Deer tracking dog trainers join hunts in Mecosta County

MECOSTA COUNTY – Have you ever gone hunting to find out where your deer fell? It’s often a frustrating moment, but two Mecosta County hunters have worked hard to train their hunting dogs to make it easier for residents to find a clean or difficult kill spot.

With decades of hunting experience between them, Caleb Evans and Ron Richter were looking for a way to improve their skills and help the community, and they found the perfect activity to train their dogs to track deer.

Evans, a 30-year-old resident of Mecosta County, became interested in dog tracking training after he felt the first deer he shot had lost its location.

A neighbor introduced him to the mountain dog breed, and he quickly bought and trained a tracking dog of his own.

“I started researching this the next year and thought it was something I wanted to be involved in,” Evans said. “I got a dog and I understood how it works by looking at my dog’s work and training. It’s really cool.”

The Evans’ dog, Ruger, a one-year-old black Labrador retriever, was the perfect fit for their family with two young children. It is also an ideal breed choice for deer tracking training.

The breed’s sensitive nose is a particularly useful trait for tracking deer blood.

“They’re very family-oriented dogs and I have young children at home, so I wanted a good house dog that wasn’t more temperamental than normal,” Evans said. “Labs also have really good noses and combine that with being easily trainable and well behaved, why I chose to go with a lab.”

According to the American Kennel Club, other breeds that are well-suited for deer tracking are the cur, slovensky kopov, bloodhound, lacie, drahthaar, and German wire-haired dachshund.

Evans said dogs can be especially useful in tracking hunters when they encounter heavy rain or moisture, as dogs’ ability to detect blood increases during rain or in a wetter environment.

In Michigan, handlers are required to complete tracking training through an approved organization. Both Evans and Richter became certified through the United Blood Trackers (UBT) organization and registered as novice trackers with the Michigan Deer Tracking and Recovery Network.

The network includes over 60 licensed and certified trackers throughout the state, as well as contacts for novice trackers in the states.

Training often requires weekly sessions by trainer and animal throughout the year, and both dogs the men work with have earned UBT-1 certification.

The three levels of assessment—Proficiency Assessment, UBT-I, and UBT-II—serve as a standardized guide to evaluating a dog’s progress.

Evans uses glandular-scented nails taped to shoes and leftover frozen blood from fake track sessions for Ruger to track.

There’s a frozen deer leg at the end of every tracking session and lots of fun and love for Ruger to celebrate a successful find.

The Ruger can now track deer out to 400 yards, but Evans is aiming to get it to level three certification, which extends to 1,000 yards.

“I love watching,” Evans said. “Just giving a hunter who thought they had no chance of recovering their deer an opportunity to find one, that’s really rewarding.”

Ruger has a Facebook page listed as Ruger’s Whitetail Tracks where his tracking training progress can be tracked and hunters can inquire about tracking services.

“I never realized the need”

Richter’s dog, Bandit, a Bavarian mountain dog who is just over three years old, began tracking training in October 2020 when he was just one and a half years old.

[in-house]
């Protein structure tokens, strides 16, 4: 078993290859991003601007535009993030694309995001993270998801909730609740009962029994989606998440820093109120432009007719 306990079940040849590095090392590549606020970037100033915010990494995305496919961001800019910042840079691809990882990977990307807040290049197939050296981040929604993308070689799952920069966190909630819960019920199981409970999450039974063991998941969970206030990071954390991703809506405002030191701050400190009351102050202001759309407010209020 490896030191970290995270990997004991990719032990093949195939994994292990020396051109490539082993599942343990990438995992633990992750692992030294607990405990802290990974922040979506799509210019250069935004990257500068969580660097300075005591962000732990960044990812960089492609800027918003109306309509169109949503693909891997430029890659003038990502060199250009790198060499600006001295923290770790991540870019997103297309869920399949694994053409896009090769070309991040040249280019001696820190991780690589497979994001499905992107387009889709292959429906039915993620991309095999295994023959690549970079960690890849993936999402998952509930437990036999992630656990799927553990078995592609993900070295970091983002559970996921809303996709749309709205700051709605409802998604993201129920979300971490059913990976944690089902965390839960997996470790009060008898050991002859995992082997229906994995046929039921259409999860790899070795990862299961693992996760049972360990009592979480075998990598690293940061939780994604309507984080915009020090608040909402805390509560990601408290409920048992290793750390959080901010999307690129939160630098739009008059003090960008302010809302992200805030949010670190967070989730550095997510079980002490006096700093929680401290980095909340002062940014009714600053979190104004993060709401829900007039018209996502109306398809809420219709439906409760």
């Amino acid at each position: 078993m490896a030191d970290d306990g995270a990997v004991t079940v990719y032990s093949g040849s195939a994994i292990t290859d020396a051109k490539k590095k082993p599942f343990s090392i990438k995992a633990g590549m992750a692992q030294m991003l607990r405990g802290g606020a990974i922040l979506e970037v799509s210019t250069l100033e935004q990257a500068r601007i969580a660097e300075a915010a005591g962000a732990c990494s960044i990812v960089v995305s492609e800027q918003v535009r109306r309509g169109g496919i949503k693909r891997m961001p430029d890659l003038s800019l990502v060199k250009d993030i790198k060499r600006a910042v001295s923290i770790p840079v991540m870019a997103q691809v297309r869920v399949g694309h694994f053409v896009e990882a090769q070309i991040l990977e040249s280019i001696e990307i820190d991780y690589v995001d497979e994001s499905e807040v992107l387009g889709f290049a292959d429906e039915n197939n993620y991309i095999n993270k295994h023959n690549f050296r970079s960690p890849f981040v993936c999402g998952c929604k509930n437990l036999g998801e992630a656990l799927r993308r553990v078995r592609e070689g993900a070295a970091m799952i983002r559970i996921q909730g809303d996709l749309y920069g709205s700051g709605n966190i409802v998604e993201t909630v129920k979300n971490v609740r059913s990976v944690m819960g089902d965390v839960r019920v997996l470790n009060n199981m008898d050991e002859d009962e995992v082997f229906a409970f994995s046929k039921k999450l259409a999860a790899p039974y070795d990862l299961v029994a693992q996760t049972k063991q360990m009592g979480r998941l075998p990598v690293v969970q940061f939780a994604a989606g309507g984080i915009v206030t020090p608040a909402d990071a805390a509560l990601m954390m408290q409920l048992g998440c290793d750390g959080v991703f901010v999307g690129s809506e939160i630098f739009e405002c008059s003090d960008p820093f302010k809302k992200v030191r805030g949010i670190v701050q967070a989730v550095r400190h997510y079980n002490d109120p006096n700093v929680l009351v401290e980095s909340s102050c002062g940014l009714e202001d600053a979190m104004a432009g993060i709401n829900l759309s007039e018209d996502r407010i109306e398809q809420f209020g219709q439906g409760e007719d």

Richter has spent the past few years familiarizing Bandit with various challenges, such as tracking over water, dealing with distractions like birds and other animals, and extending the distance to a tracked target.

Bandit’s first experience with a successful track came last winter when he and Richter helped a man and his son track down an injured deer they had lost while hunting in difficult conditions.

“I never realized there was a need for a tracking dog (in Mecosta County) until I started putting my name out there,” Richter said. “While hunting, I met a horse who was teaching his son how to do things properly, and they lost track of one of the deer they shot. It had gone about 600 yards and it was the first deer we didn’t know for sure was dead, so it was a nice moment for Bandit and me.

Bandit didn’t embark on the easiest training journey due to a diagnosis of Addison’s disease, scientifically known as hypoadrenocorticism.

Addison’s disease occurs when the adrenal glands do not produce the hormones they are responsible for in the body.

According to the National Center for Biotechnology Information, naturally occurring Addison’s disease is rare, with an estimated prevalence of 0.06% to 0.28% in the canine population.

As a result, Bandit requires monthly injections to keep his hormones balanced and his body healthy enough to train.

“It’s a very, very rare disease in dogs,” Evans said. “It can get very sick and it’s expensive to keep it going. But I can always tell how happy tracking training makes him, and I hope to help as many hunters as I can while he’s around.”

The couple also has a Facebook page, Richter’s Deer Tracking, where Bandit’s training runs and tracking sessions are uploaded, and hunters can inquire about tracking services.

Richter said being part of the Michigan Deer Tracking and Recovery Network is beneficial because service requests can be shared among all hunters in the state, not just hunters in a specific area.

Moving forward, both Richter and Evans said they aim to obtain additional certifications and work with hunters during the season to help locate more deer quickly.

In July, the Michigan Department of Natural Resources’ hunting and fishing app became available for download on Apple and Android devices, providing a convenient way to find information about hunting regulations and seasons.


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